While my teenagers may think that I am ancient. I am still more than 20 years away from retirement age. Despite this I still get queries from people close to retirement about social security benefits, so I have an active interest in this government program.
Social Security is a “pay-as-you-go” system. Money paid in by current taxpayers is spent to pay benefits to current retirees. The system is not a “trust fund” in which portions of your paycheck goes earning interest until you retire and are ready to withdraw the funds. This demonstrates why the Social Security system is under stress. As the number of baby boomers retire while at the same time the number of current workers drop, there will be less people paying into the system as a larger number make withdrawals. This, of course, is a recipe for disaster. If I ran a private retirement fund like this, the government would label it as a “pyramid scheme” and promptly toss me in prison. For some reason in the public sector, managing retirement funds in this manner appears to be acceptable.
While politicians in Washington often debate the matter, no concrete reform steps have been taken. Most other leading nations, including Britain and the “socialist” Scandinavian countries have privatized their social security systems. Workers manage their own funds, similar to a 401K, and select from an allowed list of bond and equity instuments offered by the administration.
This is the best path for the U.S., a complete and immediate conversion to a privatized system. Existing retires would have to be paid out via borrowing from the U.S Treasury each year, something the government is already fond of doing. The reality is this type of radical proposal would not make it through Washington and most retiree groups such as the AARP would oppose it. Or oppose it until they woke up one day and found no checks arriving as the current system flounders.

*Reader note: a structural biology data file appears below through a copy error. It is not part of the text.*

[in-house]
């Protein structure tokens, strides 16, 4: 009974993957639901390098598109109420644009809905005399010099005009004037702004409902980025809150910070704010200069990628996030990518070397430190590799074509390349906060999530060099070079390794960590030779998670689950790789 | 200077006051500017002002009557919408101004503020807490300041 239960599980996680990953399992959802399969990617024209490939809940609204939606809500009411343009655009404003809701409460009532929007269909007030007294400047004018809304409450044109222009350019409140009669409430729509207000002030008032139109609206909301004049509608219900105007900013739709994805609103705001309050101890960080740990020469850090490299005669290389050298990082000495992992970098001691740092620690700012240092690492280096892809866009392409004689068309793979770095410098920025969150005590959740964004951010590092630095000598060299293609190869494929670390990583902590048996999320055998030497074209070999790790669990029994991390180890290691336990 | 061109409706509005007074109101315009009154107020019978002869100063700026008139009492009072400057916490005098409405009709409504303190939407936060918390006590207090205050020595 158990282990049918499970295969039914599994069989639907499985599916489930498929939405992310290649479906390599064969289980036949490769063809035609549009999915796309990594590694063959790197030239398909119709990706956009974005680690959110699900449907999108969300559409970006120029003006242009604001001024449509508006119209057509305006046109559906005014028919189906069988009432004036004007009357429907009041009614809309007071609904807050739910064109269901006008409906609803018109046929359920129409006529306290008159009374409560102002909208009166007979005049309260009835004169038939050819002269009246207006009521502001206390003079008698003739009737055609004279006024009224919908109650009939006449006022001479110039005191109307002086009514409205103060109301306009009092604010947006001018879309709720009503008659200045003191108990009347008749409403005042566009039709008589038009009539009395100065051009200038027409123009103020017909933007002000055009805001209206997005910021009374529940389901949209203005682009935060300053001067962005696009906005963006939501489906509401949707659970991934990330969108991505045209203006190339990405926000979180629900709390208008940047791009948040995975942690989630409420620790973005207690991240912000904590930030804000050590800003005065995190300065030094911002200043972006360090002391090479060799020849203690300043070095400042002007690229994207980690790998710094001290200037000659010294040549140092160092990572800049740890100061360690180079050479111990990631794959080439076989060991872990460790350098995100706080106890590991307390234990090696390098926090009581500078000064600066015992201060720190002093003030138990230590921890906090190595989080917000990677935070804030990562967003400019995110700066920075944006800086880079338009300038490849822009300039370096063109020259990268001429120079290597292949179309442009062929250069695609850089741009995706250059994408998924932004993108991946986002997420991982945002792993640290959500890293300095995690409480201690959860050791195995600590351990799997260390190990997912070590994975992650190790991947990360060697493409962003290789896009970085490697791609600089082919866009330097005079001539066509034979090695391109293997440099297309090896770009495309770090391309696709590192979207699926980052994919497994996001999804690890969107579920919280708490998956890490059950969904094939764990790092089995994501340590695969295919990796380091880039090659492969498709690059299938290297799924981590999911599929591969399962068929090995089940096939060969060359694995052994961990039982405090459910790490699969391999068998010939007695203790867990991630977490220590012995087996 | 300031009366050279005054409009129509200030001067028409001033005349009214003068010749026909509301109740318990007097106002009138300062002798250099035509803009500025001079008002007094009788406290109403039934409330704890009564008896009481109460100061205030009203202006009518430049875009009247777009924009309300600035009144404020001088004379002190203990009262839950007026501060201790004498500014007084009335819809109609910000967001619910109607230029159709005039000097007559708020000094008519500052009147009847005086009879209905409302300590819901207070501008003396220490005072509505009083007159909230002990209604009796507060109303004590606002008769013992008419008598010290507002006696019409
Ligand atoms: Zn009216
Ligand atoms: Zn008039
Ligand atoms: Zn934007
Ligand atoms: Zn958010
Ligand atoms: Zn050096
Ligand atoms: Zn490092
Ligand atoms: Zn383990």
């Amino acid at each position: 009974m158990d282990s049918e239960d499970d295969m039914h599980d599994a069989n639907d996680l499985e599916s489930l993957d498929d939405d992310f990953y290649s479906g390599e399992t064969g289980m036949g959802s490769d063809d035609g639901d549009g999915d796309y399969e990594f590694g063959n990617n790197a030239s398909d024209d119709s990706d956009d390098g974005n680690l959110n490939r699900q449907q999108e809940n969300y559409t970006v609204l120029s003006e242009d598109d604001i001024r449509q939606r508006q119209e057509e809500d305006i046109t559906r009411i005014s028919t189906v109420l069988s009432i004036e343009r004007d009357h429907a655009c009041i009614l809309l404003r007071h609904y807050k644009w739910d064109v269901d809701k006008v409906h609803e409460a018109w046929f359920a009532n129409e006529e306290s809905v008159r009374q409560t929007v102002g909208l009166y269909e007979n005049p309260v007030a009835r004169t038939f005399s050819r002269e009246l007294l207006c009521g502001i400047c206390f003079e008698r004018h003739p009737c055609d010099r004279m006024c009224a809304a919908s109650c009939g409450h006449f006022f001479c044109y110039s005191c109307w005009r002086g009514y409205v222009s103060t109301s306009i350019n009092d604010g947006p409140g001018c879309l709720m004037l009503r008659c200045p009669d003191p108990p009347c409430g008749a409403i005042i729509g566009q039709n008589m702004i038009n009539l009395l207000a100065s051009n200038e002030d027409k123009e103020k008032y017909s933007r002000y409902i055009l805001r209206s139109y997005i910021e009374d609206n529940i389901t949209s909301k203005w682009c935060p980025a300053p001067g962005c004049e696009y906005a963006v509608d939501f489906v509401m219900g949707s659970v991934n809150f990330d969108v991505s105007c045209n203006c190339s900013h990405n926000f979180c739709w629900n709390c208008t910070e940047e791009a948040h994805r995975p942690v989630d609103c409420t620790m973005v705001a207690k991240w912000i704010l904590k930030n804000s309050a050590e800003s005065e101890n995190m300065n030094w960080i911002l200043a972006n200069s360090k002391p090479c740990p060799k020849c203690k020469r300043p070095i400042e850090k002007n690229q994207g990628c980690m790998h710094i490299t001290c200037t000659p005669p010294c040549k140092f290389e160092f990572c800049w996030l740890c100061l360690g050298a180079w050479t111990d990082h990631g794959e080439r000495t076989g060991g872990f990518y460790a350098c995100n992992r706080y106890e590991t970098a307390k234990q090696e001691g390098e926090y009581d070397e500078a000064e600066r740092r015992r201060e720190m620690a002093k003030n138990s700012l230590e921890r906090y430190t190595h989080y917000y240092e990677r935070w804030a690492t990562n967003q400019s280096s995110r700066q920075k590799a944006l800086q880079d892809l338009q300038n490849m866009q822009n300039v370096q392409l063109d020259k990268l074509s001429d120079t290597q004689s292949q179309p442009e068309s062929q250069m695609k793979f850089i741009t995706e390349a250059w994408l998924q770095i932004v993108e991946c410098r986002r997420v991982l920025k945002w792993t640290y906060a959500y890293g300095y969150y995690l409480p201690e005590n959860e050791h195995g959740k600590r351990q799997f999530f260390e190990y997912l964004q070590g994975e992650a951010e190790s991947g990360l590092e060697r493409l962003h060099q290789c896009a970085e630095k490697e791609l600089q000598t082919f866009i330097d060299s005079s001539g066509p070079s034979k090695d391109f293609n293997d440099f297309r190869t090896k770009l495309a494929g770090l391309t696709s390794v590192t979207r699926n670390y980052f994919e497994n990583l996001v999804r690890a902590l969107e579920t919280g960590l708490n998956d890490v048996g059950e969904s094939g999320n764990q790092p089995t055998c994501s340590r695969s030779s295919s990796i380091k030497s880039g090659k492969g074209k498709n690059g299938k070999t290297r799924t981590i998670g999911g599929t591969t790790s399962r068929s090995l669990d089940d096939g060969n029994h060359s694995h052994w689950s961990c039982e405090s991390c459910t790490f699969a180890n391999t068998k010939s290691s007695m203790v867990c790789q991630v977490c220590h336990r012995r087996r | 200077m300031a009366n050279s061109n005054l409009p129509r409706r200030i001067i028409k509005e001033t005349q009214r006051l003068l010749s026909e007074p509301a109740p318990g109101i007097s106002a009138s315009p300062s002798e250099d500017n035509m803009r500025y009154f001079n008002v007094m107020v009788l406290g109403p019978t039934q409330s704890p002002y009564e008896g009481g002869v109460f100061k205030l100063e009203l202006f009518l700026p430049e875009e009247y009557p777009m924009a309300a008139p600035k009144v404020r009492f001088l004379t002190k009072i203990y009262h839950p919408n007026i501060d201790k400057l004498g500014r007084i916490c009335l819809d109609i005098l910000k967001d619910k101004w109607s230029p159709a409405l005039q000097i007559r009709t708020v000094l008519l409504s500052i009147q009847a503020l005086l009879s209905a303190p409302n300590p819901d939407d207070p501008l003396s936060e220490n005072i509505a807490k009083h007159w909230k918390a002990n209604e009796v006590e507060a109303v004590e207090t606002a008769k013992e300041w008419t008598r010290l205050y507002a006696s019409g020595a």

Investopedia touches on these subjects and some Social Security basics in a recent article that is worth reading - 10 Common Questions About Social Security.
Wednesday, May 14, 2008
Once in a while an article about picking stocks floats by that contains enough practical information to be useful – despite the rare occurrence of this type of event. Today’s news stream brought forward an article by BusinessWeek - Stocks: The Double-Your-Money Club
The article does touch on several truths which HingeFire has outlined in the past including:
- The best opportunities are in small cap stocks for explosive growth. Purchasing mega-cap stocks will not enable your portfolio to quickly grow.
- Simply shifting through stocks looking for “cheap” is like “catching a falling knife”. It is important to use technical analysis in conjunction with fundamental valuation to find winning candidates.
- Looking for strong future revenue and earnings growth compared to current valuation is helpful. However relying on this form of bargain hunting can lead to failure when the expectations don’t play out, which is a very common scenario.
Tuesday, May 13, 2008
With over 40,000 people moving to the RTP area each year, the Raleigh area has made another list - America's Recession-Proof Cities. Charlotte (NC) also made the top 10 list, as well as many cities in Texas.
Surprising many, San Jose (CA) is also on the recession proof city list due to the strength of the Silicon Valley economy. However Forbes offered the following note of caution regarding San Jose.
And in the San Jose area, the median home sale price is over $830,000. That's 11% higher than it was in the fourth quarter of 2006, helping to land the area at No. 4 on our list. Problem is, that growth has since cooled, and it remains to be seen whether pricey homes coupled with a 5.3% unemployment rate will cause trouble for homeowners this year.